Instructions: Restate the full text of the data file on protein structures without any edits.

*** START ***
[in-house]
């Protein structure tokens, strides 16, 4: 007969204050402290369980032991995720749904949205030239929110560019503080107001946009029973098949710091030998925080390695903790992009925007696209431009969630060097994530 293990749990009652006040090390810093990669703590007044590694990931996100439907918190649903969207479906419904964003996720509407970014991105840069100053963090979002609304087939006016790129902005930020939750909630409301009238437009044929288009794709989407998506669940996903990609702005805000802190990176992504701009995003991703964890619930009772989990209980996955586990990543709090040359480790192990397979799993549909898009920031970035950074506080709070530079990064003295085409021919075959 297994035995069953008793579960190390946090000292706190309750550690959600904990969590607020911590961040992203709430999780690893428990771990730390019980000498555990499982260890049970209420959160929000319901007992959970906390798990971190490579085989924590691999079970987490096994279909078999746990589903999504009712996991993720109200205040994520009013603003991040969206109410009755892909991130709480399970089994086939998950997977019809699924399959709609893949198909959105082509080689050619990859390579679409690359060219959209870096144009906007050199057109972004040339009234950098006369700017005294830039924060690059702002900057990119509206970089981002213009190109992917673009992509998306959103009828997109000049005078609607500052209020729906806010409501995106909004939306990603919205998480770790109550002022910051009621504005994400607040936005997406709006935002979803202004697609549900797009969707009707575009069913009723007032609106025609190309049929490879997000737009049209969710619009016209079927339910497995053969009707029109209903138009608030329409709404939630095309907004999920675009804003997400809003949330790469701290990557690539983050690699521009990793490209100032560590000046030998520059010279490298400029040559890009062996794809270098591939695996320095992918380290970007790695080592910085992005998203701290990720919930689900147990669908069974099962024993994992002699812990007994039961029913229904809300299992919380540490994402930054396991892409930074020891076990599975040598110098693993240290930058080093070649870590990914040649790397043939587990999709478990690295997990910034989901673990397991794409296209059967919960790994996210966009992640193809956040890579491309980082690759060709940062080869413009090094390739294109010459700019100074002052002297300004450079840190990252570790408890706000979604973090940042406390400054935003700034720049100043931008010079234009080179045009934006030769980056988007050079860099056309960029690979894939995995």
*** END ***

[in-house]
């Protein structure tokens, strides 16, 4: 007969204050402290369980032991995720749904949205030239929110560019503080107001946009029973098949710091030998925080390695903790992009925007696209431009969630060097994530 293990749990009652006040090390810093990669703590007044590694990931996100439907918190649903969207479906419904964003996720509407970014991105840069100053963090979002609304087939006016790129902005930020939750909630409301009238437009044929288009794709989407998506669940996903990609702005805000802190990176992504701009995003991703964890619930009772989990209980996955586990990543709090040359480790192990397979799993549909898009920031970035950074506080709070530079990064003295085409021919075959 297994035995069953008793579960190390946090000292706190309750550690959600904990969590607020911590961040992203709430999780690893428990771990730390019980000498555990499982260890049970209420959160929000319901007992959970906390798990971190490579085989924590691999079970987490096994279909078999746990589903999504009712996991993720109200205040994520009013603003991040969206109410009755892909991130709480399970089994086939998950997977019809699924399959709609893949198909959105082509080689050619990859390579679409690359060219959209870096144009906007050199057109972004040339009234950098006369700017005294830039924060690059702002900057990119509206970089981002213009190109992917673009992509998306959103009828997109000049005078609607500052209020729906806010409501995106909004939306990603919205998480770790109550002022910051009621504005994400607040936005997406709006935002979803202004697609549900797009969707009707575009069913009723007032609106025609190309049929490879997000737009049209969710619009016209079927339910497995053969009707029109209903138009608030329409709404939630095309907004999920675009804003997400809003949330790469701290990557690539983050690699521009990793490209100032560590000046030998520059010279490298400029040559890009062996794809270098591939695996320095992918380290970007790695080592910085992005998203701290990720919930689900147990669908069974099962024993994992002699812990007994039961029913229904809300299992919380540490994402930054396991892409930074020891076990599975040598110098693993240290930058080093070649870590990914040649790397043939587990999709478990690295997990910034989901673990397991794409296209059967919960790994996210966009992640193809956040890579491309980082690759060709940062080869413009090094390739294109010459700019100074002052002297300004450079840190990252570790408890706000979604973090940042406390400054935003700034720049100043931008010079234009080179045009934006030769980056988007050079860099056309960029690979894939995995």